The following cold process soap making tutorial is currently the most common method used for making homemade soaps today.
This method is fairly simple and requires very little external energy to produce wonderfully creamy bar soaps.
I find the cold method the most versatile when it comes to creativity (next to melt and pour) and is my favorite type of soap making....so far!!! (**Update - I stand corrected...take a look at the Room Temperature Method as well)
Be sure to read all of the instructions first before proceeding and have fun!!
Before you make cold process soap, be sure that you're prepared and have everything you need. A little extra time spent on the planning pays off in the end.
I spent an entire month reading everything I could about how to make soap before I made my first batch....and it was a success!
1. Choose your location carefully.
- Your soap making area should be free of distractions, have an element (stove or portable), be in close proximity to your oven, have access to water and have a large, flat work surface.
2. Protect your area.
- Lay down a protective layer on your work surface. I use a vinyl table cloth. It's cheap, easy to wipe clean so I can reuse it, and oils won't leak through.
- Put down a rubber backed carpet if your floor needs protection.
3. Assemble all equipment and ingredients.
- Set up all your soap making supplies and ingredients in a manner that works for you.
4. Prepare soap molds.
- Line your soap molds with butchers paper or plastic wrap.
5. Prepare insulation area.
- Lay down folded wool blankets in a warm, draft free area. This is where your cold process soap will cool down for 24 hours.
- Have an extra piece of butchers paper ready to place over the top of the soap.
- You may also want a piece of styrofoam or plywood to place on top as well. This helps to regulate the heat loss during the cool down period (rapid heat loss can result in a chalky soap) and protects the soap from "accidents".Top of Page
When you're first learning how to make soap, it's best to limit yourself to just a couple of additives to begin with. As you become more familiar with making cold process soap, you will be more confident about adding in other techniques.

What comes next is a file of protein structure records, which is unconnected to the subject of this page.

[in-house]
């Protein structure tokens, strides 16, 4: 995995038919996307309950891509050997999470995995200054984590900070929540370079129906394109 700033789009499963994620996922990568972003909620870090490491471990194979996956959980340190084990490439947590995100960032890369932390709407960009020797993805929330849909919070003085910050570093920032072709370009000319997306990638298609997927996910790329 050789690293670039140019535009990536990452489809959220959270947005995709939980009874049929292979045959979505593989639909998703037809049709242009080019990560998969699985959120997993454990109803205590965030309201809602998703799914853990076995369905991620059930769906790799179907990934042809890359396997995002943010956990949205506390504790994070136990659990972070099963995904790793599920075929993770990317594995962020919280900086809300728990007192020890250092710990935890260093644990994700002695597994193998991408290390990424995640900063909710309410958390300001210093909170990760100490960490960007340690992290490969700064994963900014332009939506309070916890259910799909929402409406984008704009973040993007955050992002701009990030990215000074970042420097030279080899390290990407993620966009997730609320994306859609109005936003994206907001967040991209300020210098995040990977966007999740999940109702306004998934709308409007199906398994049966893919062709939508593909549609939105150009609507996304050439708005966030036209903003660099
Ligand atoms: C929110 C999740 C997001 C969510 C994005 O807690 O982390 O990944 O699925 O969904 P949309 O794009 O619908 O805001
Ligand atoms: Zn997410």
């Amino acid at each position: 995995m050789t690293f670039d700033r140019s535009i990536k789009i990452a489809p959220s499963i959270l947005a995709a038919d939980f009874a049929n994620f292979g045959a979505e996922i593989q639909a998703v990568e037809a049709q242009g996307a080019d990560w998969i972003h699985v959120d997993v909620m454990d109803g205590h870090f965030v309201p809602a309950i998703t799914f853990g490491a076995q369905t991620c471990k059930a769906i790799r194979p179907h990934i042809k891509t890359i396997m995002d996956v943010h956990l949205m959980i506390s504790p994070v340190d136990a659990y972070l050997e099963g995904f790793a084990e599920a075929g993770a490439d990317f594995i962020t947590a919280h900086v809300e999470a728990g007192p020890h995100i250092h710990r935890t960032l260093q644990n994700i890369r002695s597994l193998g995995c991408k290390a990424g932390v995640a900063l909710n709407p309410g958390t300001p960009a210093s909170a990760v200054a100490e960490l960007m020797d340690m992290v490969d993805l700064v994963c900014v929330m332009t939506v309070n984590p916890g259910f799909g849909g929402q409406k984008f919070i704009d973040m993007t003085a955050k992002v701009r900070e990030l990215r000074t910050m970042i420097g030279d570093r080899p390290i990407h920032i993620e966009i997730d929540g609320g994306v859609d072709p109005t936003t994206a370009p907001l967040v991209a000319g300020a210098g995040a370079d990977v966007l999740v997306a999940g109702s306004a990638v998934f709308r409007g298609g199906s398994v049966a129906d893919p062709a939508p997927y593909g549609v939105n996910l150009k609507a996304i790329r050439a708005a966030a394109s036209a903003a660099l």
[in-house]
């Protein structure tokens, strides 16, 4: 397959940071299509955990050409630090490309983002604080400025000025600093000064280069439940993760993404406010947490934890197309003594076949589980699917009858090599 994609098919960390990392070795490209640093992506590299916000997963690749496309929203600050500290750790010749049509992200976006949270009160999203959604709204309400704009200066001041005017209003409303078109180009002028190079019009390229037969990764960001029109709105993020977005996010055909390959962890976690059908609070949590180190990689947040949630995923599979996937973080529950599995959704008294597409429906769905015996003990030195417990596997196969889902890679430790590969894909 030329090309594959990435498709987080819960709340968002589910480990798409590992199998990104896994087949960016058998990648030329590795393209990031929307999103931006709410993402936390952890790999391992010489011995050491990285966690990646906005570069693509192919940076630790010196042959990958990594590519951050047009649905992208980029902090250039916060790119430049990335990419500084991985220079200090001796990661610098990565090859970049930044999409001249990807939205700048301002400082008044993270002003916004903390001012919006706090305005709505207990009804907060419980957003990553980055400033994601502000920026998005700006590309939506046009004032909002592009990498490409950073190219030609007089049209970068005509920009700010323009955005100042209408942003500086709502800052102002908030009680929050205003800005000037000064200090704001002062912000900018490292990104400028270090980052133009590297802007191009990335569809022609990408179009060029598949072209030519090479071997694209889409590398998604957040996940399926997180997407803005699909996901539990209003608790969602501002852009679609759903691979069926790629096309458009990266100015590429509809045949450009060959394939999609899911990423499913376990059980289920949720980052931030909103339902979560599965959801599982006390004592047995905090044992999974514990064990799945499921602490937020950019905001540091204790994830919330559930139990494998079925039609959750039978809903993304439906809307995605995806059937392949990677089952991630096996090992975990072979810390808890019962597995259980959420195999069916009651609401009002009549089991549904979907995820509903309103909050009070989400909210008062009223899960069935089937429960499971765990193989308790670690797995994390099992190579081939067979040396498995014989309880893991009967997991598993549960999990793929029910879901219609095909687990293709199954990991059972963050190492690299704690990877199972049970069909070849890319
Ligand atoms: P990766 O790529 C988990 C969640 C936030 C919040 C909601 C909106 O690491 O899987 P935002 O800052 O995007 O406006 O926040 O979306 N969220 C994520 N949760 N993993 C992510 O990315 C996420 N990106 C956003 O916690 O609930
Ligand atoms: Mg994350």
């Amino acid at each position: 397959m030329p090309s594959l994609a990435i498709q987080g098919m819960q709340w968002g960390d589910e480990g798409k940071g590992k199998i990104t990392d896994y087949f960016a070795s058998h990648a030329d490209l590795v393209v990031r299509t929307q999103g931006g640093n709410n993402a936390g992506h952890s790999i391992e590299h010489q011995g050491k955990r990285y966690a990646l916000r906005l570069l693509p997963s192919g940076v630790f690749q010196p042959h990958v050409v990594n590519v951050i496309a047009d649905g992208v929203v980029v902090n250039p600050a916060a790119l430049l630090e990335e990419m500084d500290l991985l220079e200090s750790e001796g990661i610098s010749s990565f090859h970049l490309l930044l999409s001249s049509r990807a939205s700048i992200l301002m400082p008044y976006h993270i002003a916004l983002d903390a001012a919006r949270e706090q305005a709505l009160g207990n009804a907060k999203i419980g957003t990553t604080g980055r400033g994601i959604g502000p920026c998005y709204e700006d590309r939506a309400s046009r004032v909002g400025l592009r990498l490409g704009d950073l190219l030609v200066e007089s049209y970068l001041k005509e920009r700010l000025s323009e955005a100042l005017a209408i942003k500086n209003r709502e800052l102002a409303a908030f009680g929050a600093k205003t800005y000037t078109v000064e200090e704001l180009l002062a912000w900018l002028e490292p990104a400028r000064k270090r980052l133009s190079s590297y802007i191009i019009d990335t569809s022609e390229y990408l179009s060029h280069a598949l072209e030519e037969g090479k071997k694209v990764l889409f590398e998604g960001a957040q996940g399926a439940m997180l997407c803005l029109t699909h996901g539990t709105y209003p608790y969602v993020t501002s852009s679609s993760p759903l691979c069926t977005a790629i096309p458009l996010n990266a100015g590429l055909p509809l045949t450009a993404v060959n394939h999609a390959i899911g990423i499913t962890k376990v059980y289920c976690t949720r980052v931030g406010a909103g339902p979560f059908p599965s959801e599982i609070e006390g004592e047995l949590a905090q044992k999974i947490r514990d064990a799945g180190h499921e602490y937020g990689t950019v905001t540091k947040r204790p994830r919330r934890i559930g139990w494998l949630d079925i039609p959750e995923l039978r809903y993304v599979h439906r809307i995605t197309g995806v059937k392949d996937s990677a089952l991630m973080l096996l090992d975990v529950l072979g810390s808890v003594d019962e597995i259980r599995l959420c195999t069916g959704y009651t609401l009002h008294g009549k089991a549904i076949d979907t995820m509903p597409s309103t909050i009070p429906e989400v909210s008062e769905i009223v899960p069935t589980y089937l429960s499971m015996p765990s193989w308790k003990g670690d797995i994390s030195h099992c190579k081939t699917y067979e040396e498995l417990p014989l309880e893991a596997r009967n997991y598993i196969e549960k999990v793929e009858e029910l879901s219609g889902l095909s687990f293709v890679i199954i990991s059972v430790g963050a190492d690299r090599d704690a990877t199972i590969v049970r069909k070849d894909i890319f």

1. Pre-heat oven.
- Set the oven to the lowest setting. If you were warming plates, you would be able to remove them without using oven mitts. Warm NOT hot.
2. Measure additives and essential oils.
- Measure out any botanicals or colorant you will be using and place them in ramekins.
- Measure out the essential oils, rosemary extract if using, and superfatting nutrients and place them in a small sealed jar.
3. Assemble decorative pieces.
- Using any cold process soap making decorative ideas like confetti soap bits or pebble soap bits? Now's the time to prepare the soap pieces and place them in a container. I have often used clean, empty beer flats. They're free and allow the soap bits to spread out.
4. Into the oven.
- Place additives ramekin, essential oil jar, prepared soap mold and decorative soap bits into your oven.
- through experimentation, we have found this step assures a better bond between the added soap bits and the new cold process soap base. It also reduces the temperature shock that can occur when adding extra ingredients to the base.
- adding cold ingredients to a hot base and then placing it all in a cold mold can cause the base to cool down too quickly resulting in a chalky soap.Top of Page
All the steps in these cold process soap making instructions are important but with this step it is crucial that you pay particular attention to measuring accurately. Make sure you are familiar with your weight scale before you start.